From time to time we will tell you about a Birmingham employment law case we have recently dealt with. This is the story of Francis, a window cleaner, and the discplinary process that led to his dismissal.

Francis was an employee in a multinational business that provides, among other services, window-cleaning to commercial customers.

Francis was caught on CCTV standing on an office chair to clean a window in a client’s prestige car showroom. This was a clear breach of Health and Safety policy and common sense. In a disciplinary process he said he did it because the firm did not provide him with a safe step-ladder.

In reality, a step-ladder was available, but it had not been inspected in over a year, which according to the firm’s health and safety policy should not have been used as it was not proved safe.

Francis had actually asked his employer for new, safe equipment several times before the incident. He had evidence of this as his colleagues had seen him asking for it in meetings.

So why did Francis take the risk of being caught breaching the health and safety policy? He said he was under pressure, as his employer threatened his employees to reduce their pay if a customer complained about their work.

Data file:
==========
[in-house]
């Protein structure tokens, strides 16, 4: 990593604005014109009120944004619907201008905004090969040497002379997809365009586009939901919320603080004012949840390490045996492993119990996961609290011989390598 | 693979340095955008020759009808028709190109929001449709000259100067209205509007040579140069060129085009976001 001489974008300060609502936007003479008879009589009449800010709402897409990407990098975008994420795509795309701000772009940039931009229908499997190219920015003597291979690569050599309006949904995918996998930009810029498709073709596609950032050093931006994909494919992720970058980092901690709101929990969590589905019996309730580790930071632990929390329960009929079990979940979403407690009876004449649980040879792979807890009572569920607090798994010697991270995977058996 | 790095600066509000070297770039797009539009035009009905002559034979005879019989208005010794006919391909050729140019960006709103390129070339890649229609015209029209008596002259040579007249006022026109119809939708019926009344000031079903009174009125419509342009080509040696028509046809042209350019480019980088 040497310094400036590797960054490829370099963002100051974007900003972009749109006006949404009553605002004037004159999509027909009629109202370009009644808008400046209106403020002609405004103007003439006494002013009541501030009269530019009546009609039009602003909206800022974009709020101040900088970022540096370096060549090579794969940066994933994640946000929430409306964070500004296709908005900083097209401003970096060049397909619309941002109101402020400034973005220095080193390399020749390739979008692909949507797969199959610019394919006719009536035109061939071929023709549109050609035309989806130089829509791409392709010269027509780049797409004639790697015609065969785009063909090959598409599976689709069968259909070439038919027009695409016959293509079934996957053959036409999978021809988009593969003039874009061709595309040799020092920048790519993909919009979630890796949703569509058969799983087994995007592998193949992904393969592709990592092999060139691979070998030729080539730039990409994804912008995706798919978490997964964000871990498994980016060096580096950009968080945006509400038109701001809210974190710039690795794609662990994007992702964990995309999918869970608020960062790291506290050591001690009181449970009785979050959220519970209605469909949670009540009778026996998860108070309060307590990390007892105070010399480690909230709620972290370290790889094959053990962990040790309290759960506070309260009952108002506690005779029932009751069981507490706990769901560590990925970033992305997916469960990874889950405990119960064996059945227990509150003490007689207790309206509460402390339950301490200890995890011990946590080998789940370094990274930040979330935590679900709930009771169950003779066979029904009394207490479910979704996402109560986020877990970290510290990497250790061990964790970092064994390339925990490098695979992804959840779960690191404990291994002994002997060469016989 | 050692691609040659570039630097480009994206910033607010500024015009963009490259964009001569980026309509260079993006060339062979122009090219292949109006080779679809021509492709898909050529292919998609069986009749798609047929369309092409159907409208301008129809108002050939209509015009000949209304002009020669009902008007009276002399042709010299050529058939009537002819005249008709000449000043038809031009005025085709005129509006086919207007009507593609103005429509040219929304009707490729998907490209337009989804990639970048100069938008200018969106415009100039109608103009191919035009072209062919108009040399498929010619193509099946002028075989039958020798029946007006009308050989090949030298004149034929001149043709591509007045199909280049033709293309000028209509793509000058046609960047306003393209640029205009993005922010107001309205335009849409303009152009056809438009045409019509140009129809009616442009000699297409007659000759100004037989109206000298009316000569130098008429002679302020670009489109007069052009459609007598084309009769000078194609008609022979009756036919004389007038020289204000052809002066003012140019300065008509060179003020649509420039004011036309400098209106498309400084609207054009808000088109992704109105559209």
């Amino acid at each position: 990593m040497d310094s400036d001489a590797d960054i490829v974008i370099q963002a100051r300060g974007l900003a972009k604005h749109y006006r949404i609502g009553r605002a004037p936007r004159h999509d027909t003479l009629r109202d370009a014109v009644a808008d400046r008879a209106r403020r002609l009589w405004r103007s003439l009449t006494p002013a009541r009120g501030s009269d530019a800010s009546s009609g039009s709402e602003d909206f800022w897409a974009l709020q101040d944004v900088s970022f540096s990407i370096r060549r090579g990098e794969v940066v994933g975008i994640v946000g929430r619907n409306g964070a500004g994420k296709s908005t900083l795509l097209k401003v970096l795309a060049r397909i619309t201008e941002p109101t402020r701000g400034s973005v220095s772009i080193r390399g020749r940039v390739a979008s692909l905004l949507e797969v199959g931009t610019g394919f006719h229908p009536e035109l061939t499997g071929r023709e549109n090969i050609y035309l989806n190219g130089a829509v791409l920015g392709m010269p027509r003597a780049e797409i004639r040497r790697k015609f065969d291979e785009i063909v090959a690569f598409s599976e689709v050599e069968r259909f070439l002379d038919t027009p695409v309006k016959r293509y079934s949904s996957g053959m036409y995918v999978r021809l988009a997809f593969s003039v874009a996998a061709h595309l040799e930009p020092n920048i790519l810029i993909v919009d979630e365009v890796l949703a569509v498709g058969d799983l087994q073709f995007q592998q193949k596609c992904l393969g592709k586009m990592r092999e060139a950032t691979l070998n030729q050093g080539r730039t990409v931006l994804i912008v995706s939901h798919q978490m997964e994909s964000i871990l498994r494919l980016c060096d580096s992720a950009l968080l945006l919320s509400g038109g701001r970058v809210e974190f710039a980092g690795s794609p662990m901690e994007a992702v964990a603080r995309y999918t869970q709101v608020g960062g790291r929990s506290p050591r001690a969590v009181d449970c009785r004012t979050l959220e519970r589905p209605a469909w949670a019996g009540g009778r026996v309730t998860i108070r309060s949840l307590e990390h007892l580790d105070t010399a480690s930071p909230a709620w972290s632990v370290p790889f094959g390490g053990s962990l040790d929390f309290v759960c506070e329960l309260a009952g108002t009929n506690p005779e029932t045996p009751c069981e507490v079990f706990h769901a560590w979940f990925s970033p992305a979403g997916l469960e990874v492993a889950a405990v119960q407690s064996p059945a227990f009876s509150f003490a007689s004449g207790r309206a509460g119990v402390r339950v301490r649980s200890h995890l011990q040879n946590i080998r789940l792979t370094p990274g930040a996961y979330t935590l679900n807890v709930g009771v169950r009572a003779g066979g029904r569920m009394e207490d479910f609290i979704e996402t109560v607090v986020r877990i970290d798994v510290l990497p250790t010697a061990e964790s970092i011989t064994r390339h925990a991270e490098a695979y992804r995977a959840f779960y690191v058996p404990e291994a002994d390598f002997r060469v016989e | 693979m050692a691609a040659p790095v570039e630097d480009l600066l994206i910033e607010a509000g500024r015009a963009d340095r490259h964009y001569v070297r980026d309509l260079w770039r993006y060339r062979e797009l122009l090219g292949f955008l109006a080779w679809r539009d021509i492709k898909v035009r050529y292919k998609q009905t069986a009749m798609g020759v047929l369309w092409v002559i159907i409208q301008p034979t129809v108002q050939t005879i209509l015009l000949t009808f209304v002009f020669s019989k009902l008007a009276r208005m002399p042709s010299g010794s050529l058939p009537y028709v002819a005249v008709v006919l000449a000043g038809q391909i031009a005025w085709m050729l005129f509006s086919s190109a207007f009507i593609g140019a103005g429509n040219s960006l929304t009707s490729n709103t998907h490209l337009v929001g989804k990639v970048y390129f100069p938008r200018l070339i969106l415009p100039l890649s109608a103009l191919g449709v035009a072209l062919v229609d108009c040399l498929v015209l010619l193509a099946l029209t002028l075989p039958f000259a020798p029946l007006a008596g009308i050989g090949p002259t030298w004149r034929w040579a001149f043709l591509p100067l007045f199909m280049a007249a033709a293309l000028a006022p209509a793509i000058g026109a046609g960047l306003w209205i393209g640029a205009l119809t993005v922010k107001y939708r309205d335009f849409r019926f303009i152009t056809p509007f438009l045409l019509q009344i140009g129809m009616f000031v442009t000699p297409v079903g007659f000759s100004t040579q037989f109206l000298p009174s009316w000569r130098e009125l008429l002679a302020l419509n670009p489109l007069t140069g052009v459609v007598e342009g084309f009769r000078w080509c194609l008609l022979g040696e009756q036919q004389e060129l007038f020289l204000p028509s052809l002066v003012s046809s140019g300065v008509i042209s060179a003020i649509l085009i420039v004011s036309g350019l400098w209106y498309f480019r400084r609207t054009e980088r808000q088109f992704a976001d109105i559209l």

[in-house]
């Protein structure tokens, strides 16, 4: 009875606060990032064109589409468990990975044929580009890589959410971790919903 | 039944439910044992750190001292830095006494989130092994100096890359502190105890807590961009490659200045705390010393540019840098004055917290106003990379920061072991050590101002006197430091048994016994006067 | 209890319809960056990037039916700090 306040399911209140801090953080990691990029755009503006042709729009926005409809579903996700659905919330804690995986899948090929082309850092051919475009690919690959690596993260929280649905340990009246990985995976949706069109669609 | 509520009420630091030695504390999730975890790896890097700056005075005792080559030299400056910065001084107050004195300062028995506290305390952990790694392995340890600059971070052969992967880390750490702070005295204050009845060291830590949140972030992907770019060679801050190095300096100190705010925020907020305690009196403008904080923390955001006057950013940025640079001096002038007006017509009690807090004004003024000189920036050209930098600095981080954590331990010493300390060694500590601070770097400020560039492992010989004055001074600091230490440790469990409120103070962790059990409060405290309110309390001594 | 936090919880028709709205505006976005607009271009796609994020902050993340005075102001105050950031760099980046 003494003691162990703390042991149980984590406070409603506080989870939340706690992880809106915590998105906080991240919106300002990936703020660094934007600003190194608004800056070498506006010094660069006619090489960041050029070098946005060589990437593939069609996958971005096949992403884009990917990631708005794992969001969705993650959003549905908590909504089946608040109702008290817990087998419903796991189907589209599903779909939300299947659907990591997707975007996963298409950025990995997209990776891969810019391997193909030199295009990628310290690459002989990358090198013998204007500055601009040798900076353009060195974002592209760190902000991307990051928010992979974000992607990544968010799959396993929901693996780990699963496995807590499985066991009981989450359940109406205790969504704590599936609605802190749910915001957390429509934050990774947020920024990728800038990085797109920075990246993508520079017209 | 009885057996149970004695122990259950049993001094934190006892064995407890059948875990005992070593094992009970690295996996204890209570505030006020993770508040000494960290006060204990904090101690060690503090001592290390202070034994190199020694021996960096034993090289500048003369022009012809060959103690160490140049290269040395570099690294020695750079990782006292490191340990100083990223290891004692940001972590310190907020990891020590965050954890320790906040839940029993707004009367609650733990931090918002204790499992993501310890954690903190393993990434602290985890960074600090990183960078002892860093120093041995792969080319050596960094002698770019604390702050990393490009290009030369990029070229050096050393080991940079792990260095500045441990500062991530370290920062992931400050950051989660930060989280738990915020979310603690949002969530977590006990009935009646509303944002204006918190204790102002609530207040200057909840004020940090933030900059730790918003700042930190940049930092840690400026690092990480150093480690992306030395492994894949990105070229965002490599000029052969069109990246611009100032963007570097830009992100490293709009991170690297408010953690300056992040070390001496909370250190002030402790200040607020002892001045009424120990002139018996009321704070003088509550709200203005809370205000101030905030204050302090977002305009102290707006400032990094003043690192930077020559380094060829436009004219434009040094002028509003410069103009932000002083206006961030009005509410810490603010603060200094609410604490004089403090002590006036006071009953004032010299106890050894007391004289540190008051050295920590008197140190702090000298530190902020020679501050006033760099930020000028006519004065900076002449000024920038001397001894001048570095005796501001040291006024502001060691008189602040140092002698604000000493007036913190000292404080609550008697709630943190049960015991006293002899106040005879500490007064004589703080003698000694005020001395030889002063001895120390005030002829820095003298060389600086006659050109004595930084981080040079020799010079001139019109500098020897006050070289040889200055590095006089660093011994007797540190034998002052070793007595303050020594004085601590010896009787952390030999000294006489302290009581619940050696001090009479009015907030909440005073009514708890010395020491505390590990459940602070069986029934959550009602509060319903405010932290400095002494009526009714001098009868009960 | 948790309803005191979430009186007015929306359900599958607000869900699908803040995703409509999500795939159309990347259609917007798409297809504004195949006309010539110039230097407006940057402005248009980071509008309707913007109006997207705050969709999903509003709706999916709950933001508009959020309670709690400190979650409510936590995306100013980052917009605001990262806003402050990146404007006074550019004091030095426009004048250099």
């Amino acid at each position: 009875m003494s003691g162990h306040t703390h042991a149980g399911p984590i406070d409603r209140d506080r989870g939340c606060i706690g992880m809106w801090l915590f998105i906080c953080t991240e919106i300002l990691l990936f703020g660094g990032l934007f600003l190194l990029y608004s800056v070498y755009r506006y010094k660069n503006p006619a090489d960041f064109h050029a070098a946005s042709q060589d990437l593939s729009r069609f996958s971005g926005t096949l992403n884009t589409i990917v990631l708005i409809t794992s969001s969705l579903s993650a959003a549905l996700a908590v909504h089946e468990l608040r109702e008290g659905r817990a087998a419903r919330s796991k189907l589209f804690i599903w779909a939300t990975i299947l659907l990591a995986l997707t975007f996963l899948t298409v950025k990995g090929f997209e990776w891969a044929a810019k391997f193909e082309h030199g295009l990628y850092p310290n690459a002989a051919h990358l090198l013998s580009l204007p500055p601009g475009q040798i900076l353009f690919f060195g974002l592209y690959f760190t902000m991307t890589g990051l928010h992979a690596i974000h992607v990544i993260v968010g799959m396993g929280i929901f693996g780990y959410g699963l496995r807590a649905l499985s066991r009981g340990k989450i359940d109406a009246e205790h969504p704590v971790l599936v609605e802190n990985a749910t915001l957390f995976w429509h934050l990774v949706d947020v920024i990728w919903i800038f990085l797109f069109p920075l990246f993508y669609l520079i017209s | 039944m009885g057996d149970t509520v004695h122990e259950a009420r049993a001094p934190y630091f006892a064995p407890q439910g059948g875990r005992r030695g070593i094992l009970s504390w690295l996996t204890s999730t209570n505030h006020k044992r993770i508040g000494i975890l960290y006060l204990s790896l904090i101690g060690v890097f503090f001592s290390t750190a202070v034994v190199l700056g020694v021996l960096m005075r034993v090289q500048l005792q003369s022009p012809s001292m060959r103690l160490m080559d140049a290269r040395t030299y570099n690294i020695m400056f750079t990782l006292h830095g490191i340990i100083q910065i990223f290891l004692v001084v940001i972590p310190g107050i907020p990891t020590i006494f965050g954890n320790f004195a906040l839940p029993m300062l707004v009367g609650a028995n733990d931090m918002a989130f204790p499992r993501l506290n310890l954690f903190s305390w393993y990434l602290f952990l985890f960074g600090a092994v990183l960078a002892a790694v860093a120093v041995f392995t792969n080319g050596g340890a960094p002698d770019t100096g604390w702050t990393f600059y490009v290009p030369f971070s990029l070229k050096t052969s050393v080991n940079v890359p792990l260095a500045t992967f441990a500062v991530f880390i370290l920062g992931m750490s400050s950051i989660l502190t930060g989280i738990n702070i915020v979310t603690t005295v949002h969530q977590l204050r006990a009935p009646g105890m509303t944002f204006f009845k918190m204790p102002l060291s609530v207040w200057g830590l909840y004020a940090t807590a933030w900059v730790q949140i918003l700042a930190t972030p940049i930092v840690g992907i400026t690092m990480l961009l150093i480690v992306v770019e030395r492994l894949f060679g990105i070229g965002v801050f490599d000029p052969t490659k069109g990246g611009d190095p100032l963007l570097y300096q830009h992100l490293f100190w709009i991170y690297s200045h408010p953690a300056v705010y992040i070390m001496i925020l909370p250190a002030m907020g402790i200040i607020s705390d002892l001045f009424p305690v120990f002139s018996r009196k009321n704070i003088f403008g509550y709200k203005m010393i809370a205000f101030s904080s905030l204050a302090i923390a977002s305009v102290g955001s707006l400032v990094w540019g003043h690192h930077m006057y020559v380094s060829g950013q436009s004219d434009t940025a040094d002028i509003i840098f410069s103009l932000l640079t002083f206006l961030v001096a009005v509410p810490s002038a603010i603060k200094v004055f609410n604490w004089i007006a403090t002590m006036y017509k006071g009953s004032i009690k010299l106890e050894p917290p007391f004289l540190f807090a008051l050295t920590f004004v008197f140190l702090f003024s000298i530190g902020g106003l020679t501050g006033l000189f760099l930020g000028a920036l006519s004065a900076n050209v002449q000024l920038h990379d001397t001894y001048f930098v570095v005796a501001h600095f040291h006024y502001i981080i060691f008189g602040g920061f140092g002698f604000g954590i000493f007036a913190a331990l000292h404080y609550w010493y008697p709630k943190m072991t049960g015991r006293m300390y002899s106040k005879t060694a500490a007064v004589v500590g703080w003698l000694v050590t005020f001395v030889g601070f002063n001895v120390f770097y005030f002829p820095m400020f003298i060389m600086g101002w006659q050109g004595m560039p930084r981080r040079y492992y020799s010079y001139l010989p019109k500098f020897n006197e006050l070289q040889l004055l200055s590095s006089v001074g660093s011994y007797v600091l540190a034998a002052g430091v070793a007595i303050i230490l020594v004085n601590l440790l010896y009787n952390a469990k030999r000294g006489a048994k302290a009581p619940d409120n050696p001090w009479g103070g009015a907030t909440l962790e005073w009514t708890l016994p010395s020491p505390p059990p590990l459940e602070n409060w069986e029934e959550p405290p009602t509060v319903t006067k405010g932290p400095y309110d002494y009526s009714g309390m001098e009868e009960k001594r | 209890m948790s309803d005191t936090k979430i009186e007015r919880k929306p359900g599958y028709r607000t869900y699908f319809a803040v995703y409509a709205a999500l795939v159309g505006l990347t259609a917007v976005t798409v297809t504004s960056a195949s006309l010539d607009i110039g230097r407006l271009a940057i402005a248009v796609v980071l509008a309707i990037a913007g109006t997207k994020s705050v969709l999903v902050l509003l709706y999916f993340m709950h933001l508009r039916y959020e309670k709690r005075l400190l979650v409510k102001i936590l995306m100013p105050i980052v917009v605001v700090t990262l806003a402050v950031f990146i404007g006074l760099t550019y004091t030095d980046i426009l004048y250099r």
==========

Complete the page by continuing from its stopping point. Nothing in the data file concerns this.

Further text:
After a disciplinary process, Francis was dismissed for gross misconduct. An important aspect of employment law is reasonableness. Francis’s dismissal seemed excessive and unfair, especially when Francis had been working for the company for over 13 years and had a clean disciplinary record.

Francis claimed that the company was trying to reduce jobs and saw an opportunity to replace a redundancy process with a disciplinary process. The theory that the firm was in financial difficulties explained things like equipment not being replaced, management not giving holiday pay to staff and the weekend pay being lower than promised.

The company’s position was that Francis had (by his own admission) breached the Health and Safety policy and that this justified his disciplinary process and dismissal. After appealing and going down the tribunal route, the employer agreed to pay Francis £7k in compensation for lost earnings after his dismissal.

What swung it for Francis is that he had witness evidence from a colleague showing that the equipment was faulty and that the firm was putting him under financial pressure, which could partially justify breaching the firm’s policy. This case shows that a claimant in a similar situation needs evidence to support his claim.

By Lily Wilde

Image used under CC courtesy of Victor